local cframe = CFrame.new(
		pos.X, pos.Y+(tree:GetExtentsSize().Y/2)-2, pos.Z
	) * CFrame.Angles(0, math.rad(math.random(1, 360)), 0)

	tree:SetPrimaryPartCFrame(cframe)
	tree.Parent = workspace
end

When you press Run, your terrain will now have Trees on top of it.


Section 7: Making Blocks Breakable

Add the code below into the nested for loops inside of the GenTerrain function right above the part.Parent = workspace line:

clickDetector = Instance.new("ClickDetector")
clickDetector.Parent = part
			
CollectionService:AddTag(part, "Blocks")

Add the for loop below to the end of the GenTerrain script:

for _,block in pairs(CollectionService:GetTagged("Blocks")) do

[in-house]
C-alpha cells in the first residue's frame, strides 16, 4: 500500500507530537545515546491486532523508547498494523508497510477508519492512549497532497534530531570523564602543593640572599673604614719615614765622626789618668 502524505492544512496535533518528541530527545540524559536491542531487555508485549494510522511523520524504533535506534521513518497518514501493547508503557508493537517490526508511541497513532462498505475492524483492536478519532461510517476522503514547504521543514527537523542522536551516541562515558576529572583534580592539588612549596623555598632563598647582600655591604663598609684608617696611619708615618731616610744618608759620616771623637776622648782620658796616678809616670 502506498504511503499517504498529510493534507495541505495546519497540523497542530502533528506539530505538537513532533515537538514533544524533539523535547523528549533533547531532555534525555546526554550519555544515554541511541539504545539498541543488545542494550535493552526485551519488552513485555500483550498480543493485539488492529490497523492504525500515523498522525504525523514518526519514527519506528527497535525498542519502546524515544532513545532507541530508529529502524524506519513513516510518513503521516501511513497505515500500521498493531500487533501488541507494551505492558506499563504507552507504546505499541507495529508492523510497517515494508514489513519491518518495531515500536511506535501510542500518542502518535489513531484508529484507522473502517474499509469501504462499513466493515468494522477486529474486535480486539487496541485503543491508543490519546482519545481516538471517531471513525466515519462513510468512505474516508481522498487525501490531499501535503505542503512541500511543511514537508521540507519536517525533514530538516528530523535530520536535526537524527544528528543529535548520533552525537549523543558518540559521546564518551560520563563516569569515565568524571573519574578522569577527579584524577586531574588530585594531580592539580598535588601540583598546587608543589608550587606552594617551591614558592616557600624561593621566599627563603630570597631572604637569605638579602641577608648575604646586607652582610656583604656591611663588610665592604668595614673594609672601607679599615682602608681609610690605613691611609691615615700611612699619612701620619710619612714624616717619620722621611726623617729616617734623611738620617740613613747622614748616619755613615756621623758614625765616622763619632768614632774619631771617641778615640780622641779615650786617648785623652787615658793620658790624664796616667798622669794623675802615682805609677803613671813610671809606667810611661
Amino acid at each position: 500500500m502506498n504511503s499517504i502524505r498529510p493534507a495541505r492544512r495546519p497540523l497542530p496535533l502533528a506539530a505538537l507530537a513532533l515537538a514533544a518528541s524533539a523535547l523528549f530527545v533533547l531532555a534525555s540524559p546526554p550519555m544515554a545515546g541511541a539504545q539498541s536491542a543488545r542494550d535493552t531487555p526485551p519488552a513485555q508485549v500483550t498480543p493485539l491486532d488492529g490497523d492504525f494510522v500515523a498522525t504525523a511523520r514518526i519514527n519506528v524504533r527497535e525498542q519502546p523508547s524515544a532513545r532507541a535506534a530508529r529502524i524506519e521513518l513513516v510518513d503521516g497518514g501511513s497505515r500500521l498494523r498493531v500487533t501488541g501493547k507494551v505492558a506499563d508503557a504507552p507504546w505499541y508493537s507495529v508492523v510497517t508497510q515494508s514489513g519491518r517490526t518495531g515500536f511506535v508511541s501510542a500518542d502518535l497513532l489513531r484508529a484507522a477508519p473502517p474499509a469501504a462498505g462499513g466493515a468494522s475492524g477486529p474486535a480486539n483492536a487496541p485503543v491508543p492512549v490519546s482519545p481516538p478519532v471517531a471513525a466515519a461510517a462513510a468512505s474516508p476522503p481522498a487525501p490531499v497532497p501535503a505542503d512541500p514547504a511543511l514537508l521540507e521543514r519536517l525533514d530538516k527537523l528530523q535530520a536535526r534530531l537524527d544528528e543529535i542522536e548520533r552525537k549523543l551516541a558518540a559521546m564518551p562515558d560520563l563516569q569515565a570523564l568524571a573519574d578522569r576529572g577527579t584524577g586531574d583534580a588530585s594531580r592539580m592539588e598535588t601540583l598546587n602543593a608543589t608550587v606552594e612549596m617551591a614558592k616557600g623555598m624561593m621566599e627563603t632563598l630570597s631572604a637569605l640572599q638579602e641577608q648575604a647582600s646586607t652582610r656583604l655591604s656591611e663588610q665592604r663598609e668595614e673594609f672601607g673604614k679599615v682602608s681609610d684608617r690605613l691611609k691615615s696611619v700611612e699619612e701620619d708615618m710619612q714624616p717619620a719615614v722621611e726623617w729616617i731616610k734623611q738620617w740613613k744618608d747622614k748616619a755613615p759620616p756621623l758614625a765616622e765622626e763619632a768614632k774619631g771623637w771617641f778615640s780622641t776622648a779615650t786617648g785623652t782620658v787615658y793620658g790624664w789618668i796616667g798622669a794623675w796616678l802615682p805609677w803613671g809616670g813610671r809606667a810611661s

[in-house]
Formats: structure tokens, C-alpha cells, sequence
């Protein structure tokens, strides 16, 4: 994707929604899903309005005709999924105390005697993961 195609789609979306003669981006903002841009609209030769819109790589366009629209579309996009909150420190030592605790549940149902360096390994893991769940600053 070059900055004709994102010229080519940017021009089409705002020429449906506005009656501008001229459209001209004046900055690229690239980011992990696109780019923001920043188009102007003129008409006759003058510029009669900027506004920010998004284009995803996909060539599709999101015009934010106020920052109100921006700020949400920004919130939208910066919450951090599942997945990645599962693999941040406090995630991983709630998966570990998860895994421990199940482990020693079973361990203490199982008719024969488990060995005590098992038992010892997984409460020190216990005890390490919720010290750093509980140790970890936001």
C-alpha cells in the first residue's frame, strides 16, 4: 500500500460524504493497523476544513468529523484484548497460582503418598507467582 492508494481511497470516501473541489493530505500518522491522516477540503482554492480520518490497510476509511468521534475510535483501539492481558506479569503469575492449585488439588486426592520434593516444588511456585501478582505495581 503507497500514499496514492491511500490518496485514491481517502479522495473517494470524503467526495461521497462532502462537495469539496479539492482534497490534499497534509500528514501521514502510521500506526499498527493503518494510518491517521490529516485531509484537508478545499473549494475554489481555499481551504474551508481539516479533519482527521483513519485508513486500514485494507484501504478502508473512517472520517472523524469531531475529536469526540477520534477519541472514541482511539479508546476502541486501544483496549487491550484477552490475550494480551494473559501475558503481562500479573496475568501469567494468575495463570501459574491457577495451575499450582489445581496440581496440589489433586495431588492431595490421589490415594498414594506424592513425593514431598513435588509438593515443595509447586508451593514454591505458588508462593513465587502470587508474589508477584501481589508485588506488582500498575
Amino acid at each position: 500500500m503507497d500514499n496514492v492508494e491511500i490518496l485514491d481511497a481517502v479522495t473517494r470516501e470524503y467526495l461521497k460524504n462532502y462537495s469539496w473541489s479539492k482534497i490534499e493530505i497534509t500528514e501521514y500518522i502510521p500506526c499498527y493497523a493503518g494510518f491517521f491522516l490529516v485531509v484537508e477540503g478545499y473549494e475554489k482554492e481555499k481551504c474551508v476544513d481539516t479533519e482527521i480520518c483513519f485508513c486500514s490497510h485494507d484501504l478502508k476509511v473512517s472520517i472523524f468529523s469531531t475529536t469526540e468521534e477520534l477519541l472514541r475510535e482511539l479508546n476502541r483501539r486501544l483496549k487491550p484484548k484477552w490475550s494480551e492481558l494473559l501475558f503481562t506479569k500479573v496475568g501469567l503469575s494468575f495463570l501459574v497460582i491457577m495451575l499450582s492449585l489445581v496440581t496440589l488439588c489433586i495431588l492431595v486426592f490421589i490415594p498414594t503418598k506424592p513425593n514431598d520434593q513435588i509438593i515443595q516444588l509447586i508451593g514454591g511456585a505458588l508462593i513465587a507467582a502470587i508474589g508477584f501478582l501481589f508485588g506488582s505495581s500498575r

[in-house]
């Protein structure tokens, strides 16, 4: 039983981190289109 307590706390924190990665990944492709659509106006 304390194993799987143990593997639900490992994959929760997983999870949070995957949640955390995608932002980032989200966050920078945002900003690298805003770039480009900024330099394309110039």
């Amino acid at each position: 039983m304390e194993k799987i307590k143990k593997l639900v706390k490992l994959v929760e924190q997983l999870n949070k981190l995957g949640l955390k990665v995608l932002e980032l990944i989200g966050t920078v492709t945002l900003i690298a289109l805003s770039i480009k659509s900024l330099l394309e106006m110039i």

block.ClickDetector.MouseClick:Connect(function()
		block:Destroy()
	end)
end

When you press Run, you will now be able to remove blocks.


Section 8: Finishing Touches

Currently the player can fall through the bottom of the map, to fix this we can add a part at the bottom of the terrain to make sure players can’t fall through holes in the bottom of the map.

To do this add this code to the bottom of the GenTerrain Script.

local bottomRock = Instance.new("Part")
bottomRock.Anchored = true
bottomRock.Size = Vector3.new((WIDTH*PART_SCALE)+PART_SCALE, PART_SCALE, (DEPTH*PART_SCALE)+PART_SCALE)
bottomRock.Position = Vector3.new((WIDTH*PART_SCALE)/2, -PART_SCALE, (DEPTH*PART_SCALE)/2)
bottomRock.Parent = workspace
bottomRock.Color = Color3.fromRGB(116, 114, 115)
bottomRock.Material = Enum.Material.Pebble

When you press Run, there will now be a layer of rock preventing the player from falling through holes in the bottom of the map.

19 Likes

I really liked this tutorial! I used it to make minecraft terrain. However, could you please add a part about Greedy meshing as I can’t wrap my head around how I could implement it